Facebook loses its podcast platform before we even knew it was a thing

Get ready for today’s most shocking tech news: Facebook is shutting down its podcast platform.

That’s right, Facebook had a podcast platform – can you believe it? Well, that doesn’t matter because – barely a year after its inception – Facebook’s Audio Hub is following in the path of the dinosaurs.

This means that Facebook will no longer have a space dedicated to audio-only content. Talk to Bloomberg – a spokesperson for Meta didn’t reveal exactly when the audio hub will close, but explained that the ability to upload new podcasts will likely end this week.

Also, its audio rooms will be shut down, but not quite for good. Instead, this Twitter Spaces-like feature will be integrated into its Facebook Live service. When going live, users will soon have the option to stream video and audio or be audio only.

If you’re one of the 10 people who knew Facebook podcasts were something you might want to listen to while you still can. Meanwhile, the creators among you will want to look into other podcast hosting platforms and save your Facebook-exclusive content before it’s lost in the void.


Analysis: Not really a shock

If the most startling piece of information that comes from news about a platform shutting down is that it even existed in the first place, it’s no shock that it’s shutting down.

When Facebook’s Audio Hub launched, it came at the wrong time. Last April, most of us were tired of staying indoors and ingesting digital entertainment. For those who weren’t so fed up, there was no reason to switch to a new podcast service.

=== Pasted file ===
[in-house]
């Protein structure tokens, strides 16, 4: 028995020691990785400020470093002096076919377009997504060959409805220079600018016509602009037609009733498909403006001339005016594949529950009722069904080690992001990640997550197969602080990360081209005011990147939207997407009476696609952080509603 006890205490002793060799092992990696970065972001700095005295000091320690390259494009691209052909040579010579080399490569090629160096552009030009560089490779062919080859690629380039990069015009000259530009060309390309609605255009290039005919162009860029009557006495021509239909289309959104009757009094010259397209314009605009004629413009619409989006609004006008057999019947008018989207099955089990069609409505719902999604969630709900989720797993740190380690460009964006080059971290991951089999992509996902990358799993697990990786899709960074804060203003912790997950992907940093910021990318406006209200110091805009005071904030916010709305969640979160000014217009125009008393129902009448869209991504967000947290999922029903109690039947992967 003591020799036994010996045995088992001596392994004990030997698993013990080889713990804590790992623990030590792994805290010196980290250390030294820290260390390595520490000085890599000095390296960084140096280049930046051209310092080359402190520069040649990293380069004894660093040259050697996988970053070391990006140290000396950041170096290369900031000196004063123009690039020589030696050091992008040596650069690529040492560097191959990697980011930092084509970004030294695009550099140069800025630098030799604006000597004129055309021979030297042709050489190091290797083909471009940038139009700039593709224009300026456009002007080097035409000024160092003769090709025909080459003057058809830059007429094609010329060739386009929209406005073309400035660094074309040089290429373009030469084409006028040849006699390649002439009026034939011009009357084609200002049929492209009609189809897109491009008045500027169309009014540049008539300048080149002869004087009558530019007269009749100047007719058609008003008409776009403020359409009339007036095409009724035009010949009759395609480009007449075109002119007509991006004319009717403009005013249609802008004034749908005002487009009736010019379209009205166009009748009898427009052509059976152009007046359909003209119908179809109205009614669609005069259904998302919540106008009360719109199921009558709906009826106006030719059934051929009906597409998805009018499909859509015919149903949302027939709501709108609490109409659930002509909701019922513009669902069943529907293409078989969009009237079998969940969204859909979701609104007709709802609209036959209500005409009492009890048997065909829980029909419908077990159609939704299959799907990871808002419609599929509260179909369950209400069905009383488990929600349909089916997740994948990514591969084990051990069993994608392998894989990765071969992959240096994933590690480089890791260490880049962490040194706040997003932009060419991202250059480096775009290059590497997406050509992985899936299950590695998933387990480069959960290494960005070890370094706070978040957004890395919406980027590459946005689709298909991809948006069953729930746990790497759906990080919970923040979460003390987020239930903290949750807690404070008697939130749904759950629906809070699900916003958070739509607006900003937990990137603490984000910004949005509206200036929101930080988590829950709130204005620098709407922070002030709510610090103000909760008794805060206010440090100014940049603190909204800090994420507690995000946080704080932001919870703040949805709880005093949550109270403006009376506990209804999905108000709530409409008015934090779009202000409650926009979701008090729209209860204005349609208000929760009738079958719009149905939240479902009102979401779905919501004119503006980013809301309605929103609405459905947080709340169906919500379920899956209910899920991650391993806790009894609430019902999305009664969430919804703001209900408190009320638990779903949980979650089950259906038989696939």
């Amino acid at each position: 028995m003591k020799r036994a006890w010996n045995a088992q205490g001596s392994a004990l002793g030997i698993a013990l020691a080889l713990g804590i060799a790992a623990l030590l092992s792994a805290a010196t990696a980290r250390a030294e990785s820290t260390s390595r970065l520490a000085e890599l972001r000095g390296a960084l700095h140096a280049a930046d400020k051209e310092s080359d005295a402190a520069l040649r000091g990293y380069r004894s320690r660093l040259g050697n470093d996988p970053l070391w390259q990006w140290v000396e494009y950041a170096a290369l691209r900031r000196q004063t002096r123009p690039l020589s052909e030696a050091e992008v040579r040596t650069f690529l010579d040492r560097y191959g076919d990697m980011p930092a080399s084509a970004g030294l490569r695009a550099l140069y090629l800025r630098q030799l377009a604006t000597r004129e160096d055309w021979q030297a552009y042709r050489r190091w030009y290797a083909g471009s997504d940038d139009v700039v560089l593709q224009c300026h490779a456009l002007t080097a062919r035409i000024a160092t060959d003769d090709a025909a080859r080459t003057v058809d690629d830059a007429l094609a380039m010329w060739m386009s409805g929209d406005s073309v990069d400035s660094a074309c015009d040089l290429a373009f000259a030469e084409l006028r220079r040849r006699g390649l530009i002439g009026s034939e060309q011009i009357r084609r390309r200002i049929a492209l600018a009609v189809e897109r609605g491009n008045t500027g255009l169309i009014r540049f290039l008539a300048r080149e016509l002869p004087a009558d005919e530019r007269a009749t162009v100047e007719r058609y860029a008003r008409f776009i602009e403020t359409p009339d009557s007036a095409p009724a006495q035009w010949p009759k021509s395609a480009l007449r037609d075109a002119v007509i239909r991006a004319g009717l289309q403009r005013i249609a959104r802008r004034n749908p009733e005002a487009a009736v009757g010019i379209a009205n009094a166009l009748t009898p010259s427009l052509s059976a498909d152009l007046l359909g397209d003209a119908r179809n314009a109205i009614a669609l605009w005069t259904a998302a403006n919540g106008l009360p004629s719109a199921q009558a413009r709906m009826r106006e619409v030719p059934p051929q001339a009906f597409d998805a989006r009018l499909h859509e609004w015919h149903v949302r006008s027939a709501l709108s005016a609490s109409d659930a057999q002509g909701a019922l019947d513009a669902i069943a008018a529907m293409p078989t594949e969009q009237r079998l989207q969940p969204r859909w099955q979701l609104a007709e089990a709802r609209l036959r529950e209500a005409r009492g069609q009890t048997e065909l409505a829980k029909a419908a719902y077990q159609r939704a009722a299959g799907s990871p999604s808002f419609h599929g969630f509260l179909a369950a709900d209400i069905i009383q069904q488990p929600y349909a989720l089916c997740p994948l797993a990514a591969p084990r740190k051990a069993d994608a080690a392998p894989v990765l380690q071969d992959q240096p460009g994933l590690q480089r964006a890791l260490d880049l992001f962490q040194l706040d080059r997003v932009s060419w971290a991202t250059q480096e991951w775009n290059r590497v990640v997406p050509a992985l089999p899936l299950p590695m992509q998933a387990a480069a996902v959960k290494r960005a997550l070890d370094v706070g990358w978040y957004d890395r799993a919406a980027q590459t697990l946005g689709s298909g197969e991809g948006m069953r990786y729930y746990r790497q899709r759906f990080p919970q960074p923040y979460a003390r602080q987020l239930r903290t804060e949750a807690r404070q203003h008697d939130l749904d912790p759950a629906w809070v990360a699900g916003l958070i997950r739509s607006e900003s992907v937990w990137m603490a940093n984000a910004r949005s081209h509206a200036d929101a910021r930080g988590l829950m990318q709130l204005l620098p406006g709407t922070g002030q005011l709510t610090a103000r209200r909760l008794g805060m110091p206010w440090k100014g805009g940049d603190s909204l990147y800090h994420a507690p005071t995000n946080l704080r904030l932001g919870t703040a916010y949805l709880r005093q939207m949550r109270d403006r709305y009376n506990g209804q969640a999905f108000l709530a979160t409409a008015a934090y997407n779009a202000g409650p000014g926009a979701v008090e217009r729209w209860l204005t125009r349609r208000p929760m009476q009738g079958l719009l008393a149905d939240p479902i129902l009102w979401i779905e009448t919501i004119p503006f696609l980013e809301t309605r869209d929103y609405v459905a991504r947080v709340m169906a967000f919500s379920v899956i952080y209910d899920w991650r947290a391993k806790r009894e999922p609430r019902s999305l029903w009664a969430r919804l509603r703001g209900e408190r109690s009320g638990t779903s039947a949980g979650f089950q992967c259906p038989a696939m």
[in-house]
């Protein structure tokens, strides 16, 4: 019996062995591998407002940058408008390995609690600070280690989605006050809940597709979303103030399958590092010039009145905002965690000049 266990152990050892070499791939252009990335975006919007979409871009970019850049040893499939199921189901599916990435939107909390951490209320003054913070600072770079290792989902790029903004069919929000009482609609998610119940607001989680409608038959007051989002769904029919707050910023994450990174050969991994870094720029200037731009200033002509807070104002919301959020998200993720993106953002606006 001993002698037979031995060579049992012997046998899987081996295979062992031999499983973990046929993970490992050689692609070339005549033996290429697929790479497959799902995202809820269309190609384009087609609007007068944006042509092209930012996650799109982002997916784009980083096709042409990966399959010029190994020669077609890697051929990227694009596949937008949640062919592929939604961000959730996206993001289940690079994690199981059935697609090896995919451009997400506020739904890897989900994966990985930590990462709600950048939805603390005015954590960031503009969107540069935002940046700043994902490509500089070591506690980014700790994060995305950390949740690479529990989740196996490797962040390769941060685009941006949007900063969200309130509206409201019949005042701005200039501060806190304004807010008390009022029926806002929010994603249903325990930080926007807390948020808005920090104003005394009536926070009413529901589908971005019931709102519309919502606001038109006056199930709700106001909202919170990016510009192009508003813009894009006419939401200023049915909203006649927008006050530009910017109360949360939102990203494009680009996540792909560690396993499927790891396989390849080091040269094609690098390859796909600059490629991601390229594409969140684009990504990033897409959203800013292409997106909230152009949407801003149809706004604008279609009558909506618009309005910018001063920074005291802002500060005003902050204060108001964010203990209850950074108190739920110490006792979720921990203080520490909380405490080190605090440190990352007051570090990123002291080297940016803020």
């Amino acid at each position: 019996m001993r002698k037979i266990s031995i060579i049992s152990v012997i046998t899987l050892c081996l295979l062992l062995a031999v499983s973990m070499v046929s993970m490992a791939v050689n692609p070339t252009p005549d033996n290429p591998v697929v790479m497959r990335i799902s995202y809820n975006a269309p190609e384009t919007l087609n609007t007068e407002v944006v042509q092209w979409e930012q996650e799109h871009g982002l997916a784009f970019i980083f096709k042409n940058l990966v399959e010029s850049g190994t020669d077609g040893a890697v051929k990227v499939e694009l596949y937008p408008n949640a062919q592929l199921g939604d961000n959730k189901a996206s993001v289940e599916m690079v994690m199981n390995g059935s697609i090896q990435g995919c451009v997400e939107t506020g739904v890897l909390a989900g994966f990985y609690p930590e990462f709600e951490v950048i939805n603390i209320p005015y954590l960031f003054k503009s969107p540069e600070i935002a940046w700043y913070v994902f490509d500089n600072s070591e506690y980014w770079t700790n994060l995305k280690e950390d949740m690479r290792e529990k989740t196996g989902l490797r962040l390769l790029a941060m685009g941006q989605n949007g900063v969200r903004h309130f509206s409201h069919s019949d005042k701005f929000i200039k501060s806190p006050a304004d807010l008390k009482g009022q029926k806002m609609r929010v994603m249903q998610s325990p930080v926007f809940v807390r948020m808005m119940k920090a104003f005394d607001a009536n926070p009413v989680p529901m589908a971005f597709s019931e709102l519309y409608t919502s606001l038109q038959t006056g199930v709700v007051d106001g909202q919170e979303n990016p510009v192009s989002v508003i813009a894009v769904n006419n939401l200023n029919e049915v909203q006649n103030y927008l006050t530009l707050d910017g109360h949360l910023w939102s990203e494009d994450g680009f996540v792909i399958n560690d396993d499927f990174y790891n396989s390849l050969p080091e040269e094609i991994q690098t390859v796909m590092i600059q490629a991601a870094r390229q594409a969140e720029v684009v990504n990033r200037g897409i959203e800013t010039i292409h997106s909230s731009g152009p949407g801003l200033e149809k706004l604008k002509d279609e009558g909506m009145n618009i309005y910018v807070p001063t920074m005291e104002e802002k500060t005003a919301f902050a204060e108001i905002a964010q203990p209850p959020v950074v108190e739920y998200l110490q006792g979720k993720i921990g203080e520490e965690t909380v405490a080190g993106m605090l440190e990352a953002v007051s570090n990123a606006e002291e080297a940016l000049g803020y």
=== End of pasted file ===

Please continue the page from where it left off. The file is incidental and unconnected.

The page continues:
Most people already have a podcast platform that brings together all the shows they love, whether it’s Spotify, Apple Podcasts, Audible, YouTube, Google Podcasts, Stitcher, TuneIn, Pocket Casts, or one of the many others. Additionally, Facebook had no response to the exclusive deals that rivals like Spotify had signed with creators (like Spotify’s exclusive deal with Joe Rogan formed in 2020).

With listeners having no reason to use the service, there was little reason for creators to go to the effort of uploading content to it, creating a self-fulfilling spiral that caused Audio Hub to shut down.

Project Cambria Virtual Reality Headset

Project Cambria: the future of the metaverse (Image credit: Meta)

On top of that, we can’t ignore the metaverse elephant in the room. Over the past few months, Meta (owner of Facebook) and its CEO Mark Zuckerberg have been completely engrossed in their vision for a virtual reality/mixed reality future.

But their efforts can only be concentrated on a limited number of tasks at a time. Facebook’s Audio Hub is not only a struggling platform, but also one that cannot be developed into as immersive a service as a video platform, making it an easy pick to drop. .

As Meta focuses more on VR content and hardware (it reportedly has four headsets in the works), other services will lose support. Luckily, this only affects features that very few of us care about or even knew about, but over time who knows if that will change.

Like it or not, Meta is all-in on the Metaverse – so expect a few of its extra services to fold while you wait to find out if its gamble pays off.

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